Is The UN’s New Plan for Cholera in Haiti Simply A Re-Branding?

Last week United Nations secretary Ban Ki-moon announced that the organization would be rolling out a new multi-billion dollar program to help wipe out cholera in Haiti and the Dominican Republic. Many say that the U.N. was originally responsible for the outbreak of cholera in those countries, having brought peacekeeping troops infected with the disease into the country in 2010. Prior to that, Haiti had never suffered an outbreak of cholera.

Critics of the announced plan are accusing the U.N. of simply re-defining the terms of the current cholera aid. According to Aljazeera, the U.N will provide only $23.5 million of new money, though its plan calls for $2.2 billion in support over the next decade. Some $215 million in support had already been pledged towards the cause, with the U.N. announcement simply restating prior donations from Japan, Spain, the World Bank and the Inter-American Development Bank.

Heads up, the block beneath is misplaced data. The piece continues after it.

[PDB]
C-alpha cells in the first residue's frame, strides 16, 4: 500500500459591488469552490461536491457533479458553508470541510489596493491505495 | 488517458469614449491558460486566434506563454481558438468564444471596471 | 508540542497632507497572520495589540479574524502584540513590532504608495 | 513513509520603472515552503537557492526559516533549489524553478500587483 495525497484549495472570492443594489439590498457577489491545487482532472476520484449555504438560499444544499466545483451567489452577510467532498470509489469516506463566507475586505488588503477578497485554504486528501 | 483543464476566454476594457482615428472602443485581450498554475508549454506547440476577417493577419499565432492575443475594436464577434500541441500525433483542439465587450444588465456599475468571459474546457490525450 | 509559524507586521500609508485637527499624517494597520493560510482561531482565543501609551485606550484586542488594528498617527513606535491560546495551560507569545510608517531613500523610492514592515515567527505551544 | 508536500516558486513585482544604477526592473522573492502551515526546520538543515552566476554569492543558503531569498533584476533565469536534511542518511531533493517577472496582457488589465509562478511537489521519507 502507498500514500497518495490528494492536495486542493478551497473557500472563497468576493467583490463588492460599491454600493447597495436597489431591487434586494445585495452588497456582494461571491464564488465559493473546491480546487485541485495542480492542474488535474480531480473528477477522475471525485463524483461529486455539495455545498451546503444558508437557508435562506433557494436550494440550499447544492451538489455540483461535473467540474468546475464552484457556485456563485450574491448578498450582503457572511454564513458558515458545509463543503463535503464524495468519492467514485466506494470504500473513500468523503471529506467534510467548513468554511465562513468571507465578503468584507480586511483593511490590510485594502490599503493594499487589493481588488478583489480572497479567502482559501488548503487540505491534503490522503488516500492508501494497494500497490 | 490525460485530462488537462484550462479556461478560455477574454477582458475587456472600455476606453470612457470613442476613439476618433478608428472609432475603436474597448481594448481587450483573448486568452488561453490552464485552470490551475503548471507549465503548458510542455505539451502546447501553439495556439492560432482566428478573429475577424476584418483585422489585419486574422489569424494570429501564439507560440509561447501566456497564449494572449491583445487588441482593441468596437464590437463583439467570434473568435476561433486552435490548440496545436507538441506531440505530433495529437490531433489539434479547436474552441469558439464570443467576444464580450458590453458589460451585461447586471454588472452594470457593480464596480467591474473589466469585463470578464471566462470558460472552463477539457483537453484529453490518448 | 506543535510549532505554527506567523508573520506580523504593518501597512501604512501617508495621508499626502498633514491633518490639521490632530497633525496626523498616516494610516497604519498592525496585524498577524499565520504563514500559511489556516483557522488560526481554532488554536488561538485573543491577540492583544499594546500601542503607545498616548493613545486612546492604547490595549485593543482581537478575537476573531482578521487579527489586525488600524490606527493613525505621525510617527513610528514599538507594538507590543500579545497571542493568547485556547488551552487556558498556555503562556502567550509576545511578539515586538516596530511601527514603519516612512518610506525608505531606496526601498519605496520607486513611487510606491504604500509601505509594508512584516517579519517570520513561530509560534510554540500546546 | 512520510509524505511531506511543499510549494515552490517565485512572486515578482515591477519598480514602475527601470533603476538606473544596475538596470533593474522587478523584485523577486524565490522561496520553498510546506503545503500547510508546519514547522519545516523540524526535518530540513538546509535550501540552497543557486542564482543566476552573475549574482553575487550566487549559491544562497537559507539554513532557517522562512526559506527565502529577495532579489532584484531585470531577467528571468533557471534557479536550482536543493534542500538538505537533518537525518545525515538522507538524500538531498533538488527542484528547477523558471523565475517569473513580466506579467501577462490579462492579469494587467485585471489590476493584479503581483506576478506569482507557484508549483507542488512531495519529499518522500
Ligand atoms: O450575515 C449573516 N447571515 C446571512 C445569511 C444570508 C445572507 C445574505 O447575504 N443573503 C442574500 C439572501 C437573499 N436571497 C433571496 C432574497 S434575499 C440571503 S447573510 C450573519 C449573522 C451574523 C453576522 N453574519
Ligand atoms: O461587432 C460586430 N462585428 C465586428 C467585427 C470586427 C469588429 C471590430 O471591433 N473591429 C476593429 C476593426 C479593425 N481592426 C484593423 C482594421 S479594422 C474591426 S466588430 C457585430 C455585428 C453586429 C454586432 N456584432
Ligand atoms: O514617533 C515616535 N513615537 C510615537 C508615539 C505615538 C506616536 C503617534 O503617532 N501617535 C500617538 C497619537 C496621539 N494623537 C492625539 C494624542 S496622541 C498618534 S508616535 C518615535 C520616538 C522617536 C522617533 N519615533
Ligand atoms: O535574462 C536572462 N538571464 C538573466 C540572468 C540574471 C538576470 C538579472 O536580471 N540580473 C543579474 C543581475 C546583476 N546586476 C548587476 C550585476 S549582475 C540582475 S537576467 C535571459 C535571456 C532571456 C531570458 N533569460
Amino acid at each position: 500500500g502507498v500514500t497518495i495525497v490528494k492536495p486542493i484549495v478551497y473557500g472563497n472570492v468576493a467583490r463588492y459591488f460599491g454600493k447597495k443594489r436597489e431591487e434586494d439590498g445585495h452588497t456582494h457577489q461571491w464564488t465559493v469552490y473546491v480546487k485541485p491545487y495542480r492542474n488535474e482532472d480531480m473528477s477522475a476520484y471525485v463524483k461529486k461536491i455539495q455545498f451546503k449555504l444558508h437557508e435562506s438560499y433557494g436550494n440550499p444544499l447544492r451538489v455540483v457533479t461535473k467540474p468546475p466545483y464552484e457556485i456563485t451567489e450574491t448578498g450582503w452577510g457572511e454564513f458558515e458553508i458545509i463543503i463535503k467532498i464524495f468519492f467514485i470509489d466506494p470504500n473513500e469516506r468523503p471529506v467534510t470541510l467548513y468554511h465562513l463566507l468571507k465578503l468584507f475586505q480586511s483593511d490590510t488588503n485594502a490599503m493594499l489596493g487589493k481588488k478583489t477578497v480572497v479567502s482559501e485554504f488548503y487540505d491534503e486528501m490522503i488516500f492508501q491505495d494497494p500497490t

“That’s [new plan] the same old stuff that they try to bring to Haiti, the same old stuff that has not been working. The UN knows fully-well that they are responsible for cholera in Haiti,” said Haitian radio host Jean Yves Point-du Jo In fact, if the UN were a country, Ban Ki-moon should have been in The Hague, in the jail cell for crimes committed against humanity.”

Almost 8,000 lives have been claimed by the Caribbean outbreak of cholera over the last two years. Both independent and UN-appointed researchers have deemed the U.N.’s peacekeeping troops responsible for the outbreak, something the organization still refuses to take responsibility for. Hundreds of troops were sent into the country from Nepal in October 2010 to aid with earthquake relief.

“In the future, historians will look back and say, ‘Wow, that’s unfortunate,’ ” Dr. Paul Farmer, co-founder of nongovernmental health care provider Partners in Health, told the New York Times earlier this year. “This unfolded right under the noses of all those NGOs. And they will ask, ‘Why didn’t they try harder? Why didn’t they throw the kitchen sink at cholera in Haiti?’”

The announcement may be a simple play to appear more conscious of the ongoing epidemic, but with such a small percentage of the money needed for proper aid available, the program may prove empty in the long term.

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